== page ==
I’ve created a web application that I would like to be able to scale reasonably well. I know I'm not Google or Twitter, but my app uses a fairly large amount of data for each user and thus has fairly high data requirements. I want to be ready to scale reasonably well without having to re-architect everything later.
I consider myself a software developer, not a database expert. That’s why I am posting here. Hopefully someone with a lot more database expertise can give me advice.
With a relatively large number of users, but nothing like Facebook numbers, I expect to have a DB that looks like this:
One "Big table":
- 250 million records
- 20 columns
- Approximately 100 GB of data
- Has an indexed bigint(20) foreign key
- Has an indexed varchar(500) string_id column
- Has an int(11) "value" column
4 other tables:
- 10 million records each
- Approximately 2 - 4 GB of data each
- each of these tables has 4 - 8 columns
- one column is datetime date_created
- one column is the varchar(500) string_id column
- one or two columns from each of these tables will be selected in a join
One of these tables is used for storing averages -- its schema is bigint(20) id, varchar(20) string_id, datetime date_created, float average_value
What I want to do -- two relatively expensive queries:
Calculate new average values:
- Using a foreign key, select up to several million separate records from the big table.
- Calculate a new average, grouping by the string_id .
- Insert results into the averages table.
- As currently constructed, this query uses two joins.
Create de-normalized, read-only records for serving users:
- Use a foreign key to select anywhere from 1,000-40,000 records from the big table.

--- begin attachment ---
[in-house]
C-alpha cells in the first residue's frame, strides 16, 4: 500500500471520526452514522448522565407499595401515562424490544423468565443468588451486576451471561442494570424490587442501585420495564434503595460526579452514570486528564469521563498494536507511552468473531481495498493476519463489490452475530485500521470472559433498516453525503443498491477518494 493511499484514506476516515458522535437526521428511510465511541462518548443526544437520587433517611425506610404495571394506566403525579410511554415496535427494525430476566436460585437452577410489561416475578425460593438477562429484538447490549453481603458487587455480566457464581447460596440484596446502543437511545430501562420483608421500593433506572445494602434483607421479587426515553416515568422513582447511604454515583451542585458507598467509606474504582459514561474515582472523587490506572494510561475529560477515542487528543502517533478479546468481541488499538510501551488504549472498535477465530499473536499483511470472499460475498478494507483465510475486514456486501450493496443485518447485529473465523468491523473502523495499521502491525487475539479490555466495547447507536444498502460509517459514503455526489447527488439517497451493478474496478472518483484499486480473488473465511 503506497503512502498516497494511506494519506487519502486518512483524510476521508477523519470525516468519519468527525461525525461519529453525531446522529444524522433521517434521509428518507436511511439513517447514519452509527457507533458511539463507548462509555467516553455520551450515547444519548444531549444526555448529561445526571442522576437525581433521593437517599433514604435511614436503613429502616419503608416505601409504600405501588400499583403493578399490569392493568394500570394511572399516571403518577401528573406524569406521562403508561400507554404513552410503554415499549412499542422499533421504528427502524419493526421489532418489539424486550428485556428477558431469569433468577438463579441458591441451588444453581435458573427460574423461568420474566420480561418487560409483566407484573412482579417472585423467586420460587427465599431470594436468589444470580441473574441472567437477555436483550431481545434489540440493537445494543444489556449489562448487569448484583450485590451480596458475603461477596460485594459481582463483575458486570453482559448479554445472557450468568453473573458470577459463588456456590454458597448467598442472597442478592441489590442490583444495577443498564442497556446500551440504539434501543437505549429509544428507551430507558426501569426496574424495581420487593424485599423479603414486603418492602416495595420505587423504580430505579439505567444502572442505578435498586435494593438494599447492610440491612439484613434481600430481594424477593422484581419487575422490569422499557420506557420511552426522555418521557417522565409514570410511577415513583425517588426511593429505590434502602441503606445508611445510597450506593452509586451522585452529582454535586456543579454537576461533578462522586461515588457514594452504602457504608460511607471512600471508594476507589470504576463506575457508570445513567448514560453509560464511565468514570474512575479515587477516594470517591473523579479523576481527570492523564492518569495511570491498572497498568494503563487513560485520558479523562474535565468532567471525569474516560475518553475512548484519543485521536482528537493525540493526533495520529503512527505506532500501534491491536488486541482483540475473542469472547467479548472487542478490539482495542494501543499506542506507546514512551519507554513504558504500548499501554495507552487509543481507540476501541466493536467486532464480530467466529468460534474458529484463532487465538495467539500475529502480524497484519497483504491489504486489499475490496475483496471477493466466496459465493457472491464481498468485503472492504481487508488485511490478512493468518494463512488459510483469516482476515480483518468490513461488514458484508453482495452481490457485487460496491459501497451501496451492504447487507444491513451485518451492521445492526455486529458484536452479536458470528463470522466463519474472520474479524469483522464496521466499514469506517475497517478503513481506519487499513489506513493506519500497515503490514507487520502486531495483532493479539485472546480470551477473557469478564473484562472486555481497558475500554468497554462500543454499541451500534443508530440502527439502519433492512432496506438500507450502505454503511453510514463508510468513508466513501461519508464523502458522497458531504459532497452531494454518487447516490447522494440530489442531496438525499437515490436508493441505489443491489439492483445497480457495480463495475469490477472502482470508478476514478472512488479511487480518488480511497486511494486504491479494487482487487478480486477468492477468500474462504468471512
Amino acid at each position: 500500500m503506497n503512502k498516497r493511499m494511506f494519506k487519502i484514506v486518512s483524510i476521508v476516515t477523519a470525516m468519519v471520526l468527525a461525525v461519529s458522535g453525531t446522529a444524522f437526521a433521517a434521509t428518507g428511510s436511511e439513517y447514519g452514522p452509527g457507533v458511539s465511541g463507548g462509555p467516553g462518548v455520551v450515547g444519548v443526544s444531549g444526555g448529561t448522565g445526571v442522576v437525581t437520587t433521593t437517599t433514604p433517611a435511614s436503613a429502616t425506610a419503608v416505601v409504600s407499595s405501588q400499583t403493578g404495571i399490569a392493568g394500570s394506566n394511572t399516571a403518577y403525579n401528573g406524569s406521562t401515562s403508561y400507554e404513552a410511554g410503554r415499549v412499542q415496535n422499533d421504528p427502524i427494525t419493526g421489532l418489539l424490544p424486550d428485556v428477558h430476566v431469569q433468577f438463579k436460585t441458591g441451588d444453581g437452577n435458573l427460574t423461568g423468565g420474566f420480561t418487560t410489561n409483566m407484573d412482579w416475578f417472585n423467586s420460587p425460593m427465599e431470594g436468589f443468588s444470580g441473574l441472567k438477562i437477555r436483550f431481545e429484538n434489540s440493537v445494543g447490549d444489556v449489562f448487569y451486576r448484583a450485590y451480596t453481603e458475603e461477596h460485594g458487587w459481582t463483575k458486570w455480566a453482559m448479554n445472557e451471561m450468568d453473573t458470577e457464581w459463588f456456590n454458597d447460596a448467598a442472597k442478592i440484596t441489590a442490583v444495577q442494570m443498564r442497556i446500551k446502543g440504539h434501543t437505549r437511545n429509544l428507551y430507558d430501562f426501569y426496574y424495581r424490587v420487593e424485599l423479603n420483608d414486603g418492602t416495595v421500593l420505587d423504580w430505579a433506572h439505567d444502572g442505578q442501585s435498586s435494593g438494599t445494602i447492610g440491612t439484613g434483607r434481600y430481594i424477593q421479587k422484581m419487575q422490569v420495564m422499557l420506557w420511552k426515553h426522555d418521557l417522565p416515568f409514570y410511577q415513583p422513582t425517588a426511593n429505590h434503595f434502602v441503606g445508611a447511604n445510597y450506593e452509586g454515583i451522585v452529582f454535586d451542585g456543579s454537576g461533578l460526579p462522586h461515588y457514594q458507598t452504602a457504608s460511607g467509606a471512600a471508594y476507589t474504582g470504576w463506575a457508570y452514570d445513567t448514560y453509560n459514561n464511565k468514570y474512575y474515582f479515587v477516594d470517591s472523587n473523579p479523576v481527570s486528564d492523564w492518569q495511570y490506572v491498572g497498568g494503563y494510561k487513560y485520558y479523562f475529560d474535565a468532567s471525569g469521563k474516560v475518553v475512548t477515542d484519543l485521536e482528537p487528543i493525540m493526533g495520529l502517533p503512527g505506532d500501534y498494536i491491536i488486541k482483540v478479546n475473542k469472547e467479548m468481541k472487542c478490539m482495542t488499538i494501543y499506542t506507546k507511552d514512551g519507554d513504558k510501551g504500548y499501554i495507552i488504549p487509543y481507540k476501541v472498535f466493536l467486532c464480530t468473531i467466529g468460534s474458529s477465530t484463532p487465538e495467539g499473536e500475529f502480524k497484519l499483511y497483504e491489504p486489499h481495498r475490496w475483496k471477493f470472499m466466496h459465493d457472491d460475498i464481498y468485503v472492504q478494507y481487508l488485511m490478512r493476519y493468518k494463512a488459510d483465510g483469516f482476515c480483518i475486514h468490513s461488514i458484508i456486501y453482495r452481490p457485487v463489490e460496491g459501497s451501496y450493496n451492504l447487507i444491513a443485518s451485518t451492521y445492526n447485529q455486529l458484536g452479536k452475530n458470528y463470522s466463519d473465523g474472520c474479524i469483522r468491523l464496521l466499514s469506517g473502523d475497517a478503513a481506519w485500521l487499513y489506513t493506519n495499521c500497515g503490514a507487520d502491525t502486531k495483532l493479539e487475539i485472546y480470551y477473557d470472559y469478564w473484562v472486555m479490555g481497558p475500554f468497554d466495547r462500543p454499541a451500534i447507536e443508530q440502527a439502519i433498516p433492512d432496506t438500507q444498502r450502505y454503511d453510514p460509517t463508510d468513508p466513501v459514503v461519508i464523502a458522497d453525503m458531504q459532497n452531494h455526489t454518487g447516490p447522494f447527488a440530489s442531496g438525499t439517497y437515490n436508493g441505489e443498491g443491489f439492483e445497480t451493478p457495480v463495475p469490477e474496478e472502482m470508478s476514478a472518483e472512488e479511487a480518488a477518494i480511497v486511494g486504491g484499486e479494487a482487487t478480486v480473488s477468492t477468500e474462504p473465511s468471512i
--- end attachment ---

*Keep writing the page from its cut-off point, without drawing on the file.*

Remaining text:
- Join with each of the other four tables on the newest record with the string id column.
- Insert the results into a de-normalized table.
- These records are for use by the front-end to display information to users.
- As currently constructed, this query uses four joins.
I plan to run each of these expensive queries on a batch back-end database that will push its results to a real-time front-end DB server which handles requests from users. These queries will be run at regular intervals. I haven't decided how often. The average query could be done perhaps once per day. The de-normalize query will need to be more frequent -- perhaps every few minutes.
Each of these queries currently runs in a few seconds in MySQL on a very low-end machine with a dataset with 100K records in the “big table.” I am concerned about both my ability to scale and the costs of scaling.
- Does this approach seem sound? Is there anything obviously wrong with it from a big-picture perspective?
- Is a RDBMS the right tool, or should I look at other "big data" solutions like something in the Hadoop family? My inclination is to use a RDBMS because the data is structured and fits nicely into the relational model. At a certain point though, it is my understanding that I may no longer be able to use a RDBMS. Is that true? When would this switch be needed?
- Will it work? Can these queries be run in a reasonable amount of time? I can wait perhaps hours for query #1, but query #2 should finish in minutes.
- What should I consider from a hardware perspective? What are my RAM and CPU bottlenecks likely to be? I assume keeping indexes in RAM is important. Is there anything else I should consider?
- At some point I will probably have to partition my data and use multiple servers. Does my use case seem like it is already in that category, or will I be able to scale a single machine vertically for a while? Will this work with 10x the data? 100x?